A few days later, Haddad interrupted the interpreter’s editing, and requested he accompany him to a conference room in a far-flung corner of the building.  He sat at a table with Haddad and a group of young men unknown to him.  Several wore lab coats. Were they grad students?  Lab techs?  Junior professors?  Medical residents?  The list of possible identities in a teaching hospital was long and diverse. The interpreter would note afterward that none looked the least bit Persian.  Then in walked Farzana, smiling nervously, carrying a laptop computer. She went to the front of the room, opened the laptop, turned it on, and ran a cable to a projector.  She clicked to the desired file, turned on the projector, and stood next to her computer, facing a screen.

She started speaking.  She had a quiet voice, and a slight British accent due to her earlier overseas schooling.  She got five or six frames into a Powerpoint presentation, something to do with the surface structure of a particular protein, when Haddad interrupted. He asked, “And on what data do you base your assumptions?”

“Oh,” she said.  She clicked back a frame to a list of references.  “The assumptions are backed by the results of these twelve studies. As I mentioned.”

He asked, “Well, do you trust the results of those studies?”

She answered, uncertainly, “I read them.  They corroborate each other.”

“But you yourself did not replicate the experiments.”

“There was no need to.”

“Then how do you explain the discrepancy found in another study.”  Haddad looked down at a stack of photocopied sheets in front of him and read the title of a paper, and the names of its authors.  The paper was almost ten years old, and written in German.

She paused.  “Ah, I’m not familiar with that paper. Could you tell me what they found that was different?

“Come here, take it.  Have a look.”

Farzana said, “If that paper were significant, the issues in it would have been addressed by these more recent papers here.”  She moved the mouse arrow over the list.

“Your background reading is incomplete,” said Haddad.  “I don’t think we need to progress any further.”

She was startled, and said, “Please, I’ll check on that afterward.  Please allow me to finish what I have prepared.  You’ll see I’ve made significant progress this past year.”

He raised his voice, saying, “Whatever you have found is of doubtful credibility, because you ignored this paper.”  He slammed it onto the table, and then switching to Farsi, began shouting.  Farzana’s face fell.  She yanked the cable from her laptop, snapped the computer shut, and fled the room in tears.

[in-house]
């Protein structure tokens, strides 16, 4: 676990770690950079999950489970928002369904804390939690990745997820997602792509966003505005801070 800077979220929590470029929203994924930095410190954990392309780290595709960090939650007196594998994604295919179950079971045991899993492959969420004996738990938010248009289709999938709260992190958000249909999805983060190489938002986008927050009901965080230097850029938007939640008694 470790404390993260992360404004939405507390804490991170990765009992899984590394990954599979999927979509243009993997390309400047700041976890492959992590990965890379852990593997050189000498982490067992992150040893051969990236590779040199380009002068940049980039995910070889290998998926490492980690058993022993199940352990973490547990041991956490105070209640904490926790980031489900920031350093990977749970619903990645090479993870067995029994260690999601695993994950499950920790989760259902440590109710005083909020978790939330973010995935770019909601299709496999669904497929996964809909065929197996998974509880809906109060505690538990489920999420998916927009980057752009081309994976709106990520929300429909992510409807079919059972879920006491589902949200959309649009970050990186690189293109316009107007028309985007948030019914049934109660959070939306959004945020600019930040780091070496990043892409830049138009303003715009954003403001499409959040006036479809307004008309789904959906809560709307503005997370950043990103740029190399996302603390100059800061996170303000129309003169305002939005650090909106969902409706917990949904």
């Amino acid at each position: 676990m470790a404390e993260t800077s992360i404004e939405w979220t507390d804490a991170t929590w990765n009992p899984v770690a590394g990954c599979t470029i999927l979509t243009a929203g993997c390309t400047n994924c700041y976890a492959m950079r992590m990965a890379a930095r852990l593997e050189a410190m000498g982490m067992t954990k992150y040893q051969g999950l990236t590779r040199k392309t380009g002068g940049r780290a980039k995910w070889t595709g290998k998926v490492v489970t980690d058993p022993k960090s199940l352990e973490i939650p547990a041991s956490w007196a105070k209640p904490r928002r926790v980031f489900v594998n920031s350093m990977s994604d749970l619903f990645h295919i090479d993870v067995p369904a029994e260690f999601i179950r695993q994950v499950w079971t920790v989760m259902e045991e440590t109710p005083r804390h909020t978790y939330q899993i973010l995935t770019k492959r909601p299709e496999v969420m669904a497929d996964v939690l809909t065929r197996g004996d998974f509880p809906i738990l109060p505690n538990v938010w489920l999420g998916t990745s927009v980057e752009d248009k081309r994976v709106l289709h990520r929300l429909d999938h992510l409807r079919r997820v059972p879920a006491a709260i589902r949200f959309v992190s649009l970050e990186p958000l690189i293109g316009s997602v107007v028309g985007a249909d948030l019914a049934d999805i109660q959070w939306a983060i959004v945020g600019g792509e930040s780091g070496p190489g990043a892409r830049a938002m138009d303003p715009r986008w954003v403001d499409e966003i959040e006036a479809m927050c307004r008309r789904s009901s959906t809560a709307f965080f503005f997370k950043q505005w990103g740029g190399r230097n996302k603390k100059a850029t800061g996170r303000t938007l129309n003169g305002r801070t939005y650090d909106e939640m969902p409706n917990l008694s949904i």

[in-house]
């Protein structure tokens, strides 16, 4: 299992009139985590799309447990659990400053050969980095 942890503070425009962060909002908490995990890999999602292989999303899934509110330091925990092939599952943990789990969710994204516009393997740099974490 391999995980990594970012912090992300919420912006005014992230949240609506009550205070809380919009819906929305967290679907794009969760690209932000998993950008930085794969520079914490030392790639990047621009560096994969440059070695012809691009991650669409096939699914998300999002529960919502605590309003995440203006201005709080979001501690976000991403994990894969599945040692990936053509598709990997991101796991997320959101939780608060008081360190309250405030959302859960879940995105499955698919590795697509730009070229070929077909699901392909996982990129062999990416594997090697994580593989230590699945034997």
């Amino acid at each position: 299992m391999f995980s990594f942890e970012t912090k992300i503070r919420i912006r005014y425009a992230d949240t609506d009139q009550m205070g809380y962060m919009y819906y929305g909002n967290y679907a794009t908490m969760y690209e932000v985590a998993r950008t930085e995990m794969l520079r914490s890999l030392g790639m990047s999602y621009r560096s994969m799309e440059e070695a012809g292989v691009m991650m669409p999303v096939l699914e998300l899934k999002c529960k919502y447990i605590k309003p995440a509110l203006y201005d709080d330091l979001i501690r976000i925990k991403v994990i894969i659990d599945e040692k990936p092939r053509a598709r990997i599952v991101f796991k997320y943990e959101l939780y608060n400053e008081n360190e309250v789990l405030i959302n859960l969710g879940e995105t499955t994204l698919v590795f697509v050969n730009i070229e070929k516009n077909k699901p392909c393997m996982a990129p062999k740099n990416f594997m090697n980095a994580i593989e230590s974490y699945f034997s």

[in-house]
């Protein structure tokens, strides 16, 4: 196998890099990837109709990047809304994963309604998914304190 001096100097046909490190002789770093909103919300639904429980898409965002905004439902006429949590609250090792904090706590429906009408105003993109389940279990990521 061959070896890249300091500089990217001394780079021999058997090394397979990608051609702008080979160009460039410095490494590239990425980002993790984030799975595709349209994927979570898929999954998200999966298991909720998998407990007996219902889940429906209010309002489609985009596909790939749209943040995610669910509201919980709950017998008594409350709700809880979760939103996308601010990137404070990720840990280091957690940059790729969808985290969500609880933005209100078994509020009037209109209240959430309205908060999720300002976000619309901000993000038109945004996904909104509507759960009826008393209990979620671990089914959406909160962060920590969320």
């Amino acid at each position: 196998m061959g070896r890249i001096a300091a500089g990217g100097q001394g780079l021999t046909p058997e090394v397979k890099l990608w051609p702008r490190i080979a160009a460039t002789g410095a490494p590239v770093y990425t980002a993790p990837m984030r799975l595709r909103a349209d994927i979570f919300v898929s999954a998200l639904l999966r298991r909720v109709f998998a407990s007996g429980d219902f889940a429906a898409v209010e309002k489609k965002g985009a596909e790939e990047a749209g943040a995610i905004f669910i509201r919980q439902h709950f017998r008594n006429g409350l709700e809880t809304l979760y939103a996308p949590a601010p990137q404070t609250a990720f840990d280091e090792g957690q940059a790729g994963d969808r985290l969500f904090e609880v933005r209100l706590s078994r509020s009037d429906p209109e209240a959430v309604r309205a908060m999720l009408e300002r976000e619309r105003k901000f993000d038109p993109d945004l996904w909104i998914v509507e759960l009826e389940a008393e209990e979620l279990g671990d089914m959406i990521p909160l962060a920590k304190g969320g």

The others around the table, including the interpreter, were shocked, and looked at their hands.

Haddad sneered, “Little girl.”



“Holy crap,” said Stacey.  “That is pure abuse.”

“See?  Sociopath,” said the interpreter.


Early the next day, Farzana came to Haddad’s office and knocked timidly.   The interpreter called for her to come in.  She was relieved that Haddad had not yet arrived, and placed an envelope on his desk.

She said, “I was up all night, translating and reading that paper.  It is barely relevant at all, and the recent papers disprove the small parts that are.  So I updated my presentation to include this information.”  She indicated the envelope.

He looked over his shoulder.  “You sure you want to include that? You’re saying Haddad’s wrong.”

“I also included a note thanking him for pointing out that I missed an important reference, and have read and included it in the reading list.”  She then approached the interpreter, stood a few feet away, and asked why he didn’t stand up for her at the progress review.  She asked, “Didn’t you agree that my assumptions were supported?  Didn’t you think that what Dr. Haddad was saying was out of line?”

He turned his chair fully around to face her and said, “I’m sorry, but I didn’t understand much of what was going on.  I have almost no knowledge whatsoever of protein structure and surface chemistry.  The reason I’m here is to edit his papers and his letters.  Anatomy I understand, but your level of organic chemistry and molecular biology is way over my head.  By the time I figured out he was being unreasonable, it was too late.”  He added, “I’m really sorry.  That was unfair.”

She blinked her eyes.  “So then why were you there?”

“Haddad asked me to go.”

“To just sit there?”

The interpreter shrugged. “I guess so.”

“So you’re like what, a decoration?  A voiceless member of his entourage?”

At that instant he understood. He had been summoned to help humiliate this student, which, in his silence, he had done.

Standing in front of him, she burst into tears, enormous, mascara-melting tears.  He stood up and looked around for a Kleenex box.  All he saw were Kimwipes, flimsy tissue squares useful for little more than polishing the eyepiece of a microscope.  He plucked half a dozen from the box and handed them to her in a clump.

She said, “I hate my life.  I’m 24 years old and have never had a date with a boy.  I have never been kissed by a boy!  I feel so trapped, I have no real life.”  She stepped close to him.  He raised his hand to touch her arm, as much to keep her away as to provide a comforting touch.